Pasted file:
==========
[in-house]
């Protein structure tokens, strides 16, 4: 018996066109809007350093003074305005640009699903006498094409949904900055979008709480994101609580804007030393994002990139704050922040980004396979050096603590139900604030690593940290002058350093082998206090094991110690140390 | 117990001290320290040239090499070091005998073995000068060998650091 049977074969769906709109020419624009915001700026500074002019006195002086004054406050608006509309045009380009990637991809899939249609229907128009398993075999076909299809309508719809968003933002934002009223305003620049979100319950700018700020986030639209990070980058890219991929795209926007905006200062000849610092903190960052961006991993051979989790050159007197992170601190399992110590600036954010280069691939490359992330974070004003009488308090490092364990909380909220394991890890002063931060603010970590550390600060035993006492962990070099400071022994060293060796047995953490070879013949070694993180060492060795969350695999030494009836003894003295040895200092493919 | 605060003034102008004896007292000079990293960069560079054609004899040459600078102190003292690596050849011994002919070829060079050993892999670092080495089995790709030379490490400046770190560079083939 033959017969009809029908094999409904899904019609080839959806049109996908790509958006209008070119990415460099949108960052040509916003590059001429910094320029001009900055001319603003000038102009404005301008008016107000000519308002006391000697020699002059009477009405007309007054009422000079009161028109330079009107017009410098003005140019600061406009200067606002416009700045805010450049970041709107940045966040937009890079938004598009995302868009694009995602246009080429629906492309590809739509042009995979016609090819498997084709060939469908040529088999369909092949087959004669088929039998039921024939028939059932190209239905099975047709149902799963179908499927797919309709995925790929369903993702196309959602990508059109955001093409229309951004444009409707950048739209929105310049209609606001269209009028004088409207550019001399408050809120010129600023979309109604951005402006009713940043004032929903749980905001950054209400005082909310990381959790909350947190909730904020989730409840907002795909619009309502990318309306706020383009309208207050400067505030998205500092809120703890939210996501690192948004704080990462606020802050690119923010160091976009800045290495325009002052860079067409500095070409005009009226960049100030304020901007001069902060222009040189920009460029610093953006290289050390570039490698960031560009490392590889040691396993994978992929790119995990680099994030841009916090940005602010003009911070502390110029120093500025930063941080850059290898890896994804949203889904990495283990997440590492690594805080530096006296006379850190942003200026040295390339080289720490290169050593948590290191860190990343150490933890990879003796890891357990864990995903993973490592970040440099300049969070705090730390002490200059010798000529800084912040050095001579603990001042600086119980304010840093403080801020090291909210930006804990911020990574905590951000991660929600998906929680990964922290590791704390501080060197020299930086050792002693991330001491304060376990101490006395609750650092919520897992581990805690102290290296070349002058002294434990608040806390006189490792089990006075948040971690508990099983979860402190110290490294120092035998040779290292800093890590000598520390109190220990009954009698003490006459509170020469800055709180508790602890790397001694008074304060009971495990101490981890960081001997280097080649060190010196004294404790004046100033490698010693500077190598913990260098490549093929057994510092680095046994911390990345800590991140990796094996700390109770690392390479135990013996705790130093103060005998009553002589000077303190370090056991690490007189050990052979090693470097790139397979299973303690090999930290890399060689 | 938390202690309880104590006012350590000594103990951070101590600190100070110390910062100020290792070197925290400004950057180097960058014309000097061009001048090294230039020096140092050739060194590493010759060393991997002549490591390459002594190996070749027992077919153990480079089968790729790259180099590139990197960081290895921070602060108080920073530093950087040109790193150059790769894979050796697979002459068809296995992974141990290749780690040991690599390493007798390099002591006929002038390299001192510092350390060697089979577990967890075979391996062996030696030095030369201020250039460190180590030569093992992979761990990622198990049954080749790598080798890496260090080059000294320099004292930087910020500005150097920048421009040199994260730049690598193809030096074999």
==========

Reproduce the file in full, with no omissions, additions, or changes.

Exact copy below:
[in-house]
């Protein structure tokens, strides 16, 4: 018996066109809007350093003074305005640009699903006498094409949904900055979008709480994101609580804007030393994002990139704050922040980004396979050096603590139900604030690593940290002058350093082998206090094991110690140390 | 117990001290320290040239090499070091005998073995000068060998650091 049977074969769906709109020419624009915001700026500074002019006195002086004054406050608006509309045009380009990637991809899939249609229907128009398993075999076909299809309508719809968003933002934002009223305003620049979100319950700018700020986030639209990070980058890219991929795209926007905006200062000849610092903190960052961006991993051979989790050159007197992170601190399992110590600036954010280069691939490359992330974070004003009488308090490092364990909380909220394991890890002063931060603010970590550390600060035993006492962990070099400071022994060293060796047995953490070879013949070694993180060492060795969350695999030494009836003894003295040895200092493919 | 605060003034102008004896007292000079990293960069560079054609004899040459600078102190003292690596050849011994002919070829060079050993892999670092080495089995790709030379490490400046770190560079083939 033959017969009809029908094999409904899904019609080839959806049109996908790509958006209008070119990415460099949108960052040509916003590059001429910094320029001009900055001319603003000038102009404005301008008016107000000519308002006391000697020699002059009477009405007309007054009422000079009161028109330079009107017009410098003005140019600061406009200067606002416009700045805010450049970041709107940045966040937009890079938004598009995302868009694009995602246009080429629906492309590809739509042009995979016609090819498997084709060939469908040529088999369909092949087959004669088929039998039921024939028939059932190209239905099975047709149902799963179908499927797919309709995925790929369903993702196309959602990508059109955001093409229309951004444009409707950048739209929105310049209609606001269209009028004088409207550019001399408050809120010129600023979309109604951005402006009713940043004032929903749980905001950054209400005082909310990381959790909350947190909730904020989730409840907002795909619009309502990318309306706020383009309208207050400067505030998205500092809120703890939210996501690192948004704080990462606020802050690119923010160091976009800045290495325009002052860079067409500095070409005009009226960049100030304020901007001069902060222009040189920009460029610093953006290289050390570039490698960031560009490392590889040691396993994978992929790119995990680099994030841009916090940005602010003009911070502390110029120093500025930063941080850059290898890896994804949203889904990495283990997440590492690594805080530096006296006379850190942003200026040295390339080289720490290169050593948590290191860190990343150490933890990879003796890891357990864990995903993973490592970040440099300049969070705090730390002490200059010798000529800084912040050095001579603990001042600086119980304010840093403080801020090291909210930006804990911020990574905590951000991660929600998906929680990964922290590791704390501080060197020299930086050792002693991330001491304060376990101490006395609750650092919520897992581990805690102290290296070349002058002294434990608040806390006189490792089990006075948040971690508990099983979860402190110290490294120092035998040779290292800093890590000598520390109190220990009954009698003490006459509170020469800055709180508790602890790397001694008074304060009971495990101490981890960081001997280097080649060190010196004294404790004046100033490698010693500077190598913990260098490549093929057994510092680095046994911390990345800590991140990796094996700390109770690392390479135990013996705790130093103060005998009553002589000077303190370090056991690490007189050990052979090693470097790139397979299973303690090999930290890399060689 | 938390202690309880104590006012350590000594103990951070101590600190100070110390910062100020290792070197925290400004950057180097960058014309000097061009001048090294230039020096140092050739060194590493010759060393991997002549490591390459002594190996070749027992077919153990480079089968790729790259180099590139990197960081290895921070602060108080920073530093950087040109790193150059790769894979050796697979002459068809296995992974141990290749780690040991690599390493007798390099002591006929002038390299001192510092350390060697089979577990967890075979391996062996030696030095030369201020250039460190180590030569093992992979761990990622198990049954080749790598080798890496260090080059000294320099004292930087910020500005150097920048421009040199994260730049690598193809030096074999």